According to the latest statistics from the General Council of the Judiciary, 60% of the candidates who successfully earn a spot in the judiciary via public examination are women between the ages of 23 and 41. Lucía Canella is one of them. Shortly after turning 30, Lucía passed the exam to become a judge – a career to which she dedicated six years of study, hard work and concentration. We sat down with her to learn more about the process.
The fruits of hard work
-At age 30, you passed the public examination to become a judge. How did you prepare for this?
3Thirty is an age that is both young and old, depending on how you look at it. What I can say is that I’ve dedicated tens of thousands of hours to this goal – studying, working and concentrating. I have sacrificed a great deal and, in some cases, missed out on important moments. While everyone else was getting on with their lives, I had my nose in law books. I couldn’t afford to do otherwise – when you’re trying to pass one of these exams, time is your most valuable resource – and I couldn’t get distracted from my goal. I had chosen a long-distance race and I had to go all the way.
Throughout these years, my schedule has been very strict. I only rested one day a week, but as the exams drew nearer, it was more like half a day or none at all. My days consisted of at least 10-12 hours of study, depending on the season. But since I was preparing for what was clearly my calling, each day of study seemed like another step in the right direction. The only thing I couldn’t do was fall behind. The journey was tough and it often tested my strength and enthusiasm, but finally I managed to pass.–
-What motivates a law student to aim for such a tough exam? And what did you get out of the experience?
During my internship at KPMG during the master’s programme, I understood that it was not the place for me. I didn’t get any satisfaction from being at a professional office, despite being surrounded by great professionals. It further convinced me of the choice I had made to try for a spot in the judiciary, which was what really motivated me.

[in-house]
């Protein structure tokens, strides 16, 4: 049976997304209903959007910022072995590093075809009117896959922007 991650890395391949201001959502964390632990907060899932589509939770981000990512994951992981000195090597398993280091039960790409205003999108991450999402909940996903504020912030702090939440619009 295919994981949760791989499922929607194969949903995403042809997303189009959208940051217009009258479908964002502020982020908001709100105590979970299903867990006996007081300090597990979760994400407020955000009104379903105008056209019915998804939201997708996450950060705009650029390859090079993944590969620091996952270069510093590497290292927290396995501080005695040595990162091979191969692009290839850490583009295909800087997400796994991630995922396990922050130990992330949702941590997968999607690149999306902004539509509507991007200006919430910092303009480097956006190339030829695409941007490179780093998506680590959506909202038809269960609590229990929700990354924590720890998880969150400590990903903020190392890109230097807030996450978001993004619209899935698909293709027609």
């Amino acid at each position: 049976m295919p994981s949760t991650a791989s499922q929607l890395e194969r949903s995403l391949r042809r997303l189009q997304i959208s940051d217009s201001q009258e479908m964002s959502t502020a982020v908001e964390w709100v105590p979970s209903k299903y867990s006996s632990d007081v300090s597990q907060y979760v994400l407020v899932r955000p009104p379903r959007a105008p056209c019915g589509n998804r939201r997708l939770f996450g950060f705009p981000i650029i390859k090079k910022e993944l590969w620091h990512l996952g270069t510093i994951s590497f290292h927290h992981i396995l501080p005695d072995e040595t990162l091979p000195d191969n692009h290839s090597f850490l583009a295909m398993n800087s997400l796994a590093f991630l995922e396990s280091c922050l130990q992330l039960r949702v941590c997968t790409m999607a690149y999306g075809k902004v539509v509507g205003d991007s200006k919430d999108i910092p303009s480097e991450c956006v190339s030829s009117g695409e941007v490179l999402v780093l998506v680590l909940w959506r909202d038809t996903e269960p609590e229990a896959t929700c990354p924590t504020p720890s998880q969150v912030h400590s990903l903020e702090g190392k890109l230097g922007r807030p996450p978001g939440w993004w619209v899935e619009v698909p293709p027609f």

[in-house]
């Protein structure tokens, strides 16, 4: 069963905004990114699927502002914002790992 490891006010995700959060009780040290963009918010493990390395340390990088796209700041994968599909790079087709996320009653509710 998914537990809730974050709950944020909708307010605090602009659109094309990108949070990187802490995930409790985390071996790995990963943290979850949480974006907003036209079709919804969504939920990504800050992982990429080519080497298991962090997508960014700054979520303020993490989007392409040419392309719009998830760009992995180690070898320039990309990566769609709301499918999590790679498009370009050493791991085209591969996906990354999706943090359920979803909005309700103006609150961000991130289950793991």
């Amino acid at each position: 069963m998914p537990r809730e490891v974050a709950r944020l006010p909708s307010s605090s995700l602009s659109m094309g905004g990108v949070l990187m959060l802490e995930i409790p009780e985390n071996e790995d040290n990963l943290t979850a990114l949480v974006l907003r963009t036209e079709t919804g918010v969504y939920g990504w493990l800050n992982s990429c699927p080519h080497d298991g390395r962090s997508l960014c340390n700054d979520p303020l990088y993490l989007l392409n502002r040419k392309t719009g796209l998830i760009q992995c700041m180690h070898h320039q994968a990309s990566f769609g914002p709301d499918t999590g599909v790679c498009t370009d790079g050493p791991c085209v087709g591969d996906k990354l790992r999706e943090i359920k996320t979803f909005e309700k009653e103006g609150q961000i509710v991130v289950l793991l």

-When did you discover your calling?
In the fourth year of my degree programme, in 2012. As a part of the curriculum, we spent time at the Barcelona courts for the Judicial Practicum subject. It was a unique and very rewarding experience. I knew then that I wanted to apply for the judiciary and decided that, after finishing my degree and the Master in Legal Practice and International Business Law, the judiciary was my target and my passion. From that moment on, I threw myself into achieving that goal.
-Where do you go from here, and what do you expect from this new stage of your life?
Even after all these years of great effort – which have been very tough – I’ve still got some work ahead of me. I will keep working both in the academy phase and at my next destinations, which I will embrace with the same dedication and hard work as I have done up to now. I hope to learn as much as possible and give the best of myself wherever I end up next.
Follow your passion
-How has studying at Esade helped you in your professional development?
I chose to study at Esade because I knew it was the best institution in Barcelona. From the time you begin your studies, you have to apply yourself fully. Our instructors demanded a very high level of study, effort and dedication. They don’t give you anything for free – quite the opposite – but this helps you do as well as you can on each exam and learn as much as you possibly can. I can say that the training I received was highly valuable when I started studying for the competitive exams, especially in the area of civil law. The culture of hard work they instilled in us has served me well.
-When in your career has Esade been the most present for you?
Esade has always been present, throughout all these years. I am grateful for the education I received and the dedication of the faculty, who guided and trained us over the course of four years as well as in the master’s programme. I am also grateful to the faculty’s dedication in the classroom and for sharing their professional experience with us.
-What does being an Esade alumna mean to you and what sort of a connection do you have with the institution?
I have been 100% absorbed by exam preparation for these last few years, so I haven’t been able to participate or take full advantage of the alumni community, but being graduate of Esade is source of great satisfaction for me.
-What advice would you give to other alumni who are interested in preparing for public examinations to join the judiciary?
Follow your passion. The process will test you, many times over, but if you manage to get through it, the feeling of satisfaction is indescribable. Every day is a step forward. Every day you have to give the best of yourself to advance as much as possible. You have to be very strict about planning your study schedule each week, since it is impossible to make up any time lost. If any alumni wish to contact me, I would be happy to given them some pointers.